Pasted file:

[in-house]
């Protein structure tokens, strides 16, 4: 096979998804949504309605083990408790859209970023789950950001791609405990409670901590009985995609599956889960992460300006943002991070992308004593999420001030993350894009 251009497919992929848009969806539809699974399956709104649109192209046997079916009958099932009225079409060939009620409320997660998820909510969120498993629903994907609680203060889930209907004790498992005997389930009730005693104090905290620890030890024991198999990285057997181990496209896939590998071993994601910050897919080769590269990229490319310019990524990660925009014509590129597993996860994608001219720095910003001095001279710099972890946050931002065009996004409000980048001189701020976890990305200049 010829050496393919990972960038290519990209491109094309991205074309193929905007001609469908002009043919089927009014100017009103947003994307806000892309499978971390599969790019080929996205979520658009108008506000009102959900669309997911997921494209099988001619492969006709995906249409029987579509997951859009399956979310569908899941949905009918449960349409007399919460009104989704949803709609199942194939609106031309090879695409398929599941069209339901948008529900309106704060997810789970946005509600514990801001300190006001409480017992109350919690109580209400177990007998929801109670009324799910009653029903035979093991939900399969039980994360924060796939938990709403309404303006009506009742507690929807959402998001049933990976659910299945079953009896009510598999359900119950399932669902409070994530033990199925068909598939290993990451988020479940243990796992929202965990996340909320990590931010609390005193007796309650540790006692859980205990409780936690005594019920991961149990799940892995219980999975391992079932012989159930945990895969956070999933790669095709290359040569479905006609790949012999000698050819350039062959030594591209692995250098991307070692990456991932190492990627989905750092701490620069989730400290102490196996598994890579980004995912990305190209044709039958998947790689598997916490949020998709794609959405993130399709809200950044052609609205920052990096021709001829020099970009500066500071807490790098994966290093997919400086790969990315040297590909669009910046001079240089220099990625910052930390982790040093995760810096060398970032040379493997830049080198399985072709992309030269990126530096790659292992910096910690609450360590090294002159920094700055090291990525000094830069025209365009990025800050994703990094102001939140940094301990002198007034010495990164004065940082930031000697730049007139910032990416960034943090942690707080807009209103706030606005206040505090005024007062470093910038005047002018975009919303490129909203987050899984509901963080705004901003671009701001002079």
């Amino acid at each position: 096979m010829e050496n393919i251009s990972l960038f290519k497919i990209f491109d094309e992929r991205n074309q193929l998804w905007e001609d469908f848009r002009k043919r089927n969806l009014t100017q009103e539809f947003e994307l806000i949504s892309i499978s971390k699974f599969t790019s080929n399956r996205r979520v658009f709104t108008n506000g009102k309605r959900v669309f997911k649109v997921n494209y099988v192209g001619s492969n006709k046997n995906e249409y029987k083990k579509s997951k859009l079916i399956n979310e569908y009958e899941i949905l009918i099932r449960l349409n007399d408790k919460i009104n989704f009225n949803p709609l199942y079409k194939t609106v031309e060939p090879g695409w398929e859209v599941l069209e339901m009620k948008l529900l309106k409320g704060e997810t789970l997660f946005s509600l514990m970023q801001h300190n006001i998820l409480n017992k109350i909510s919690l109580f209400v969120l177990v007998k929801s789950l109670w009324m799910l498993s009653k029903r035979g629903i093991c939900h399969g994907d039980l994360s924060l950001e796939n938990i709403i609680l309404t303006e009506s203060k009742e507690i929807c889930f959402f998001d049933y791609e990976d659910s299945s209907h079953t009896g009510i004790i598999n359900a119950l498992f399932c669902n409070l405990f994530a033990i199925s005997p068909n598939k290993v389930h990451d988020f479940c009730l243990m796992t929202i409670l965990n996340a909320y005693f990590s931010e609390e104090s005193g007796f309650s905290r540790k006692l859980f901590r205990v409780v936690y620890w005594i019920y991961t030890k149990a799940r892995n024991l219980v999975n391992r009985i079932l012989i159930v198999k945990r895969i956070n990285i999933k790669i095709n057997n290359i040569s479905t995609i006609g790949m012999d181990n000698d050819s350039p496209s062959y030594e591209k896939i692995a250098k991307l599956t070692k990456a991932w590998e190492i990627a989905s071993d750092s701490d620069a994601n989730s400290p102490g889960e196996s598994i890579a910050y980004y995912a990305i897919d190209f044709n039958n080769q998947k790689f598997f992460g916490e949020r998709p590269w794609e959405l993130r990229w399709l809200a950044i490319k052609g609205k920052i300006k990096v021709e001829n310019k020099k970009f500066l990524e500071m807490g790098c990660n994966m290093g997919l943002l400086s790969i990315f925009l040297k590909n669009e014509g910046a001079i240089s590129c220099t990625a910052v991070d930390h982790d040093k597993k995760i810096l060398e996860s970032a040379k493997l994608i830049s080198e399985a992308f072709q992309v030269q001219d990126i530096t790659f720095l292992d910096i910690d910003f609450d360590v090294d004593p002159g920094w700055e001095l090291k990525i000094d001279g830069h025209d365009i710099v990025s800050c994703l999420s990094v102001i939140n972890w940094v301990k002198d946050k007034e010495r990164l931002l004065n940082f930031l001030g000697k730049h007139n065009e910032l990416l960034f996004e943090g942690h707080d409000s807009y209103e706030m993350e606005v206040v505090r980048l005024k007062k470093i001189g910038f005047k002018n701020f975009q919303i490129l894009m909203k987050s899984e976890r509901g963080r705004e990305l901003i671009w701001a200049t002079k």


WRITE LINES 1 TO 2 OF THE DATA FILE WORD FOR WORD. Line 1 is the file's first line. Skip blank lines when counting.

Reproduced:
[in-house]
């Protein structure tokens, strides 16, 4: 096979998804949504309605083990408790859209970023789950950001791609405990409670901590009985995609599956889960992460300006943002991070992308004593999420001030993350894009 251009497919992929848009969806539809699974399956709104649109192209046997079916009958099932009225079409060939009620409320997660998820909510969120498993629903994907609680203060889930209907004790498992005997389930009730005693104090905290620890030890024991198999990285057997181990496209896939590998071993994601910050897919080769590269990229490319310019990524990660925009014509590129597993996860994608001219720095910003001095001279710099972890946050931002065009996004409000980048001189701020976890990305200049 010829050496393919990972960038290519990209491109094309991205074309193929905007001609469908002009043919089927009014100017009103947003994307806000892309499978971390599969790019080929996205979520658009108008506000009102959900669309997911997921494209099988001619492969006709995906249409029987579509997951859009399956979310569908899941949905009918449960349409007399919460009104989704949803709609199942194939609106031309090879695409398929599941069209339901948008529900309106704060997810789970946005509600514990801001300190006001409480017992109350919690109580209400177990007998929801109670009324799910009653029903035979093991939900399969039980994360924060796939938990709403309404303006009506009742507690929807959402998001049933990976659910299945079953009896009510598999359900119950399932669902409070994530033990199925068909598939290993990451988020479940243990796992929202965990996340909320990590931010609390005193007796309650540790006692859980205990409780936690005594019920991961149990799940892995219980999975391992079932012989159930945990895969956070999933790669095709290359040569479905006609790949012999000698050819350039062959030594591209692995250098991307070692990456991932190492990627989905750092701490620069989730400290102490196996598994890579980004995912990305190209044709039958998947790689598997916490949020998709794609959405993130399709809200950044052609609205920052990096021709001829020099970009500066500071807490790098994966290093997919400086790969990315040297590909669009910046001079240089220099990625910052930390982790040093995760810096060398970032040379493997830049080198399985072709992309030269990126530096790659292992910096910690609450360590090294002159920094700055090291990525000094830069025209365009990025800050994703990094102001939140940094301990002198007034010495990164004065940082930031000697730049007139910032990416960034943090942690707080807009209103706030606005206040505090005024007062470093910038005047002018975009919303490129909203987050899984509901963080705004901003671009701001002079």